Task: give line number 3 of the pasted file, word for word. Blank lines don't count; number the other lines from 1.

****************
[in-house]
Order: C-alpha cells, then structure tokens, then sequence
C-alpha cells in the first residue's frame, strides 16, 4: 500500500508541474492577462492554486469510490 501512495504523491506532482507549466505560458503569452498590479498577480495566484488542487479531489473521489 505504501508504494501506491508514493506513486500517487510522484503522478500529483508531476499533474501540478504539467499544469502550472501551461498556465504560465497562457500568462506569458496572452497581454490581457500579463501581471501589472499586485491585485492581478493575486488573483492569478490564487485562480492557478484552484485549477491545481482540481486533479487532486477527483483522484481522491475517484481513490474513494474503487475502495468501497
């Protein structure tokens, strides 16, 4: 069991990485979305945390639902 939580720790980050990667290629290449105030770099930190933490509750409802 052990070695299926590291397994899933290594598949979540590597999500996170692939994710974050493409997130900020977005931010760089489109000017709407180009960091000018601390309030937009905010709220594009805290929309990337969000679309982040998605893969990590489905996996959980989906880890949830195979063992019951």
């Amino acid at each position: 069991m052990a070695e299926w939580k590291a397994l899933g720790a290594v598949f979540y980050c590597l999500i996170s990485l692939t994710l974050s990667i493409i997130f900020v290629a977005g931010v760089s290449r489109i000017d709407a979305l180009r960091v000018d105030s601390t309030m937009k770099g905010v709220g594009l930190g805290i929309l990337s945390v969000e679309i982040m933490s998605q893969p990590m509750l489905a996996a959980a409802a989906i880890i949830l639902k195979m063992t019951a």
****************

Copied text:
C-alpha cells in the first residue's frame, strides 16, 4: 500500500508541474492577462492554486469510490 501512495504523491506532482507549466505560458503569452498590479498577480495566484488542487479531489473521489 505504501508504494501506491508514493506513486500517487510522484503522478500529483508531476499533474501540478504539467499544469502550472501551461498556465504560465497562457500568462506569458496572452497581454490581457500579463501581471501589472499586485491585485492581478493575486488573483492569478490564487485562480492557478484552484485549477491545481482540481486533479487532486477527483483522484481522491475517484481513490474513494474503487475502495468501497